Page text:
Like many people who hammer a living out of general aviation, Joe Toskes has been a man of many parts.
Specialization doesn’t cut it in GA the way it does in other fields. Many who have survived and prospered in aviation have done so by developing a diverse set of skills, adapting to a competitive business known for its economic sensitivities.
One of those kids who washed planes and pumped gas to fly grew up to be Joseph Toskes, a 26,200-hour pilot and holder of both the FAA Wright Brothers Master Pilot Award and the Charles Taylor Master Mechanic Award. Now 75, Toskes has reached the giving-back point in a career in which he has toiled as a pilot, airline pilot, flight instructor, dispatcher, aircraft-management company CEO, U.S. Air Force jet fighter mechanic, and organization maintenance director, to list a few of the bullet points on his résumé.
From early on, Toskes was a kid on a mission around the airports of eastern Maryland. “I never wanted to be a cowboy or a fireman or a policeman,” he said in an interview. “I just wanted to be a pilot.”
After getting started by working the line and helping out wherever else he could, including the maintenance shop, Toskes joined the Air Force in 1959 and served until 1963 gaining experience as a mechanic for the North American F–100, the McDonnell F–101, and the Lockheed T–33.
Returning to the civilian sector, he held numerous aviation jobs while earning pilot ratings. He worked as a mechanic’s helper at Lee Airport, baggage handler and ground operations worker for TWA at Baltimore/Washington International Airport, and as a line attendant and mechanic’s helper at Essex Skypark.
In 1966 he became a working pilot, flying cargo at night from Baltimore/Washington International Airport in Beechcraft Barons and other twins, and carrying passengers in Beechcraft Queen Airs.
Next came a two-year period of flying Dornier Do 28 twins on a run from that airport to the area’s other two major airports. The six round trips a day gave him more than 1,000 landings at the then-Washington National Airport in a single year, he said.
Flight instructing became his focus during the 1969-1971 period at Essex Skypark, where he trained private, instrument, commercial, and multiengine students, earning a Gold Seal for his flight instructor ticket. According to his resume, he has logged 2,400 hours as an instructor. He also performed routine maintenance and inspections of the flight school’s Cessna 172s and Cessna 182s.
Now firmly established, his career path led him to pilot, mechanic, and chief pilot positions at a wide variety of GA businesses putting him in the cockpits of other makes and models including twin Cessnas, an Aero Commander 681, and a Beechcraft King Air 90. He also supervised their maintenance.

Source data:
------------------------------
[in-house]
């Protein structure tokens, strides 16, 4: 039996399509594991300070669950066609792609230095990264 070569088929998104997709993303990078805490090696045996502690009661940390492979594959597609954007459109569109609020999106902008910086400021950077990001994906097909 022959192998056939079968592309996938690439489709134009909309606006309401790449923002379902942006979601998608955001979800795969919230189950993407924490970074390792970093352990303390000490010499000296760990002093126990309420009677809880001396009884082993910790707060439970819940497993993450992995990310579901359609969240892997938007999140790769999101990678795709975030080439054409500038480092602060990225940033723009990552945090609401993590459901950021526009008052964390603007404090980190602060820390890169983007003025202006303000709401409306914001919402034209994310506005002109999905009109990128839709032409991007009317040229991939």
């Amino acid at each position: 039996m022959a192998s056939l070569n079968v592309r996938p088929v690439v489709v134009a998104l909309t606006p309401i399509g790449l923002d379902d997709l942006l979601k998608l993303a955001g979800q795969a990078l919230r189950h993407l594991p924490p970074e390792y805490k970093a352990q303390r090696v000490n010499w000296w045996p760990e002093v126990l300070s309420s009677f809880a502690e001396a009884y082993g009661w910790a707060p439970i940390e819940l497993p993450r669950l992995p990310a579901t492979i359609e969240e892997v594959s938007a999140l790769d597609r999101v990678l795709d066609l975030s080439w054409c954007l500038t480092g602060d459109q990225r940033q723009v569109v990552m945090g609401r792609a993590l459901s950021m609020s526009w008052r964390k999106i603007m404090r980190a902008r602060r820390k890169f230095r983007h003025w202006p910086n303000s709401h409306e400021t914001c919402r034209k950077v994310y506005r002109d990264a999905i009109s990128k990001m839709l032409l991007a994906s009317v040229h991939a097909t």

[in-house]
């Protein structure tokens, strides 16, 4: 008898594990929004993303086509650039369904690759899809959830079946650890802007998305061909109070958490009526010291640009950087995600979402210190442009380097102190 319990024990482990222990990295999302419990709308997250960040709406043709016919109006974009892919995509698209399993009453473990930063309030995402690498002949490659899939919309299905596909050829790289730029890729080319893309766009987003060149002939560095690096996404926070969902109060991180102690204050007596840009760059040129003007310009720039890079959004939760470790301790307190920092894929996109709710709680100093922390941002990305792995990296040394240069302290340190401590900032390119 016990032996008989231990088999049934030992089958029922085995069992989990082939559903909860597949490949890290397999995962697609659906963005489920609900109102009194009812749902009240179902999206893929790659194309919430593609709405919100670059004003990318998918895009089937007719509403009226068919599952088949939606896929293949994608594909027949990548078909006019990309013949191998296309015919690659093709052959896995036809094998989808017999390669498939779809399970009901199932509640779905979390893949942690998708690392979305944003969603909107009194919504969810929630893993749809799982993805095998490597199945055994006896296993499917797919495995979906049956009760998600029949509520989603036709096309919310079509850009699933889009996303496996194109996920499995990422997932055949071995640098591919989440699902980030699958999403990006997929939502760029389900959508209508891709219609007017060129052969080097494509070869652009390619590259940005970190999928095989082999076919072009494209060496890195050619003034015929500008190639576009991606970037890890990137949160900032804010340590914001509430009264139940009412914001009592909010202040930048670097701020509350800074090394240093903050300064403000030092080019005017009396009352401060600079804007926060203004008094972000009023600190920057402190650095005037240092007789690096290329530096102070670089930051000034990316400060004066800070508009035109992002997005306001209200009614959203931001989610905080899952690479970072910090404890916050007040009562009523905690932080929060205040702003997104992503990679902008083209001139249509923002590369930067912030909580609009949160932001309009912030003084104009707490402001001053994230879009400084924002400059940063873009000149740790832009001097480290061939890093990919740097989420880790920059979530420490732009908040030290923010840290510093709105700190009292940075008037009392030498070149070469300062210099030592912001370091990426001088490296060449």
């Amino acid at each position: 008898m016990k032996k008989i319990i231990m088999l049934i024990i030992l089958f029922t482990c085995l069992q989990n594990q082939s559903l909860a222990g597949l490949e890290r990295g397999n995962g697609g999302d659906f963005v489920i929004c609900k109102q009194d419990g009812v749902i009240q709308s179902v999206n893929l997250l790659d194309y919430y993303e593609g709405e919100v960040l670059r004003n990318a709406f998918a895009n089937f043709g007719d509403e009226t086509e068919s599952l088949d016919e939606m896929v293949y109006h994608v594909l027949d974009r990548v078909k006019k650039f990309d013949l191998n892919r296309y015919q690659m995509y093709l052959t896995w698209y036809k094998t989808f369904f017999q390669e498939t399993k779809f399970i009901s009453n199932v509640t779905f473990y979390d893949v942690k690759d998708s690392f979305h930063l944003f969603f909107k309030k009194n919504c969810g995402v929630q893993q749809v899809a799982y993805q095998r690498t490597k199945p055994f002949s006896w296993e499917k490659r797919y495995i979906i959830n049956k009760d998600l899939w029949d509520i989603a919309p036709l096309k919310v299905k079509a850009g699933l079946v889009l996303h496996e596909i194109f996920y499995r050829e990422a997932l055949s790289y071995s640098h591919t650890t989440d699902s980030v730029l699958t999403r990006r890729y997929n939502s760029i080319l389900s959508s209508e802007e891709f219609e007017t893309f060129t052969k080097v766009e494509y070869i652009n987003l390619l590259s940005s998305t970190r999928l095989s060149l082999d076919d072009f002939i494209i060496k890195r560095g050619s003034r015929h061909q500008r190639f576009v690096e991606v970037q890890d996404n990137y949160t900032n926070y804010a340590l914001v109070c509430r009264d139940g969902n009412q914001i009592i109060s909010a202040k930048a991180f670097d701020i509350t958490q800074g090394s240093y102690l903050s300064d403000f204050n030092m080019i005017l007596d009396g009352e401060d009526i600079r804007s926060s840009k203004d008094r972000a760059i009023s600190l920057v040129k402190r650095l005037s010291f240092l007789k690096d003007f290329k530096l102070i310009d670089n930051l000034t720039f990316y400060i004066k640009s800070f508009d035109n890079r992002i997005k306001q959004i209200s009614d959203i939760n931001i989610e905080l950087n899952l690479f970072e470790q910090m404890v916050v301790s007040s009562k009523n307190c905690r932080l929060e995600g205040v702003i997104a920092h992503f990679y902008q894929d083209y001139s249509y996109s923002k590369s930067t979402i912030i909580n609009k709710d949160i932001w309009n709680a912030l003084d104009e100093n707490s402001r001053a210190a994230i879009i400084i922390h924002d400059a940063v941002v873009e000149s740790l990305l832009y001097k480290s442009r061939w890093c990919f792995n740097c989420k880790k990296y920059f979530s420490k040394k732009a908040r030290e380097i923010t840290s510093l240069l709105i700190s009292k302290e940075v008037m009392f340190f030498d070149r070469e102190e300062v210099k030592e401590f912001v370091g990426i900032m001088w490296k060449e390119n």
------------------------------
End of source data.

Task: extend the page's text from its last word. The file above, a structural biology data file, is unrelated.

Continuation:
At Martin State Airport he would work as chief pilot of a charter operation and as chief instructor of the company’s flight school. He established other so-called Part 135 operations, flying several kinds of light twins. By the 1980s he had been a pilot for several major companies, served as an aviation consultant, and flown as flight engineer on Boeing 727s in airline cargo operations.
After an off-airport stint as a bank aircraft loan officer, Toskes added the Airbus 300 to his list of aircraft while serving as a flight engineer for Continental Airlines, based in Newark, New Jersey.
An eight-year corporate role as chief pilot of the King Air 90 and a Cessna Citation 550 jet followed; when the company shut down its flight department, Toskes founded his own aircraft management and charter company, flying King Air-family turboprops and several Cessna Citation jets. He continues to run the company, AmAv Inc., today.
For the last several months he also has served as the aircraft maintenance officer for the Maryland Wing of the Civil Air Patrol, directing and supervising the upkeep of the wing’s 10 aircraft.
Reminiscing about his experiences, Toskes’s narrative overflows with colorful descriptions of the aviation characters he worked for, learned from, and will never forget. Most had the requisite and seemingly incompatible traits of irascibility and well-concealed hearts of gold: Of an early boss who hired him as an airplane washer, Toskes recalled, “He was good to me,” but added, “He’d fire me every other week, always right around payday.”
On the subject of compensation, he also recalled a generous reward he received after a year’s work from another employer who hired him to wash airplanes for $1.50 an hour: a raise to $1.52 an hour. The windfall went straight to his flight training fund, Toskes said.
Today it is the opportunities those employers offered that keep the memories alive, and recently motivated him to reach out to the Civil Air Patrol—he’s a captain in the Maryland wing—to offer his maintenance expertise.
“A friend said, ‘When you get to a certain point, you owe it to give back,’” Toskes said. “We owe it to the other people coming up to take them and help them.”